At least 12 people were killed as Storm Ciaran battered Western Europe with record winds of up to 200 kilometres per hour, causing travel mayhem with closed ports and flight and rail disruptions.
At least five people died in Tuscany, Italian authorities announced on Friday, reporting record rainfall and the declaration of a state of emergency.
Tuscany governor Eugenio Giani said the five dead included an 85-year-old man who was found drowned on the ground floor of his house in Montemurlo, northwest of Florence.
“What happened tonight in Tuscany has a name: climate change,” he wrote on X, formerly known as Twitter.
Florence mayor Dario Nardella said the “situation is critical” in the city, as the level of the Arno River continued to rise.
Trees felled by gale-force winds caused most of the deaths in Europe. In the Belgian city of Ghent, a five-year-old Ukrainian boy and a 64-year-old woman were killed by falling branches.
Falling trees had earlier killed a lorry driver in his vehicle in northern France’s Aisne region, and French authorities also reported the death of a man who fell from his balcony in the port city of Le Havre.
A man in the Dutch town of Venray, a woman in central Madrid and a person in Germany also died.
Some 1.2 million French homes lost electricity as the storm lashed the northwest coast. Almost 700,000 remained without power on Thursday evening, according to network manager Enedis.
French President Emmanuel Macron was due to visit the storm-battered region of Brittany on Friday, the Elysee presidential palace said.
The storm interrupted rail, air and maritime traffic in Belgium where the port of Antwerp was closed and flights from Brussels were disrupted.
The wind gusts in the western Brittany region were “exceptional” and “many absolute records have been broken”, national weather service Meteo-France said on X.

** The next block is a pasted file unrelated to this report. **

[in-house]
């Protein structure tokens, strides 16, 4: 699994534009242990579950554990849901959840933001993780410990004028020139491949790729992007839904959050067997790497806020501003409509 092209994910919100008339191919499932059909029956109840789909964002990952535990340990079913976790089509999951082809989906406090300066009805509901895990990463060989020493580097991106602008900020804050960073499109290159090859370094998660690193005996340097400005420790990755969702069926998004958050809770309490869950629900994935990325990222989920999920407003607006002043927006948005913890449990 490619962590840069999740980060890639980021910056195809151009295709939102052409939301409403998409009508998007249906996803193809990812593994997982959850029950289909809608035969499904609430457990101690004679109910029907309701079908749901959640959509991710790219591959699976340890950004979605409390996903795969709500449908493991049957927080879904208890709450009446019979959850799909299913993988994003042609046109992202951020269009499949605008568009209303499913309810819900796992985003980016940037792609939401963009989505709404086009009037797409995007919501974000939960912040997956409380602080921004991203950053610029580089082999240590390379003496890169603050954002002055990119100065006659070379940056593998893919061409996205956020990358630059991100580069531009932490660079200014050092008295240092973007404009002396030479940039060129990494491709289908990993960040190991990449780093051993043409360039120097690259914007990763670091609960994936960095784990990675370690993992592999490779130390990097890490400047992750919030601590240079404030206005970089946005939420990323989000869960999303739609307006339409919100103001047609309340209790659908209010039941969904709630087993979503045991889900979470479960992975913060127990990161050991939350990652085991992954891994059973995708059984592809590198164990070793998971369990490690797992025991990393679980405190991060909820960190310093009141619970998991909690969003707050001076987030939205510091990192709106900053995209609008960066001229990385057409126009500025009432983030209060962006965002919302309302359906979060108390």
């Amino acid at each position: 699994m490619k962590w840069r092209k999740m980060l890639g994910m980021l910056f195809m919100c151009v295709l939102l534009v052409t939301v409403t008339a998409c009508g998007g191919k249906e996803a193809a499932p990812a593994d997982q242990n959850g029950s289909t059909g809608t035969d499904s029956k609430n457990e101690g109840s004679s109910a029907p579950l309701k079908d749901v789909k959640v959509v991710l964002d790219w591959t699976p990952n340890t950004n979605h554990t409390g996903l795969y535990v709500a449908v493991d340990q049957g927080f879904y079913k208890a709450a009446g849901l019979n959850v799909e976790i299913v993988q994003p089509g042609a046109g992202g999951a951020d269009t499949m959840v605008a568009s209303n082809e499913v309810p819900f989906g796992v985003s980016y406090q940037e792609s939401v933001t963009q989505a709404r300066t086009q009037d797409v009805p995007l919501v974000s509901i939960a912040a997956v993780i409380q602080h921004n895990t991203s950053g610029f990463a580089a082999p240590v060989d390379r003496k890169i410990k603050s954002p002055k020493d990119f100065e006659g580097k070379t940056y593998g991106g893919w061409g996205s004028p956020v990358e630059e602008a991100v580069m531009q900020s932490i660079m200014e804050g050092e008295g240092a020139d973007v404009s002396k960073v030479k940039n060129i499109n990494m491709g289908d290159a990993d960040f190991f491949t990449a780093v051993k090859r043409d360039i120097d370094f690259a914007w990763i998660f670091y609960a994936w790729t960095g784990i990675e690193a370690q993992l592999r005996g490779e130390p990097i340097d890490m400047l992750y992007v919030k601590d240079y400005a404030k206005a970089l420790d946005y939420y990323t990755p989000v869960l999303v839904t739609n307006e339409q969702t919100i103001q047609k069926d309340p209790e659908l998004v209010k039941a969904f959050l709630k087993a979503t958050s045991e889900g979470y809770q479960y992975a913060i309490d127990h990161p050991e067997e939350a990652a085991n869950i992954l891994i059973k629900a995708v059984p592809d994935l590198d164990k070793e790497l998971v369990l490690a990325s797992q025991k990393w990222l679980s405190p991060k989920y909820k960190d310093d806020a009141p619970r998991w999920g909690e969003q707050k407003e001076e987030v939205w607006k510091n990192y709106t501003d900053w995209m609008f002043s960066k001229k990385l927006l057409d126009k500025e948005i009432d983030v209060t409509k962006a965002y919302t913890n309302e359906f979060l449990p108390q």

The prefect for the local department said gusts as high as 207 km/h (129 mph) were recorded at Pointe du Raz on the tip of the northwest coast, while the port city of Brest saw winds hit 156 km/h.
– Transport disrupted –
In southern England, hundreds of schools were closed as large waves powered by winds of 135 km/h crashed along the coastline.
On the Channel Island of Jersey, residents had to be evacuated to hotels overnight as gusts of up to 164 km/h damaged homes, according to local media.
More than 200 flights were cancelled at Amsterdam’s Schiphol Airport, a major European hub.
Air, rail and ferry services saw cancellations and long delays across several countries.
The effects of the storm were felt as far south as Spain and Portugal, with Spanish authorities warning of waves as high as nine metres (29 feet) along the Atlantic coast.
In Spain, more than 80 flights were cancelled at 11 airports.
– ‘Many disappointed faces’ –
There was disappointment for the hardy athletes of the annual Dutch “headwind cycle championships” race.
They only hold their race along the Oosterscheldekering storm surge barrier in the western Netherlands if the wind is above a gale seven on the Beaufort Scale (up to 61 km/h).
But they finally met their match with Storm Ciaran and had to postpone it.
There were “many disappointed faces,” organiser Robrecht Stoekenbroek told local agency ANP, vowing to go ahead when the storm passed.
The French weather service said storms would continue into Friday, notably in the southwest of the country and on the island of Corsica.
Rail services in western parts of the country would remain disrupted on Friday, said Transport Minister Clement Beaune.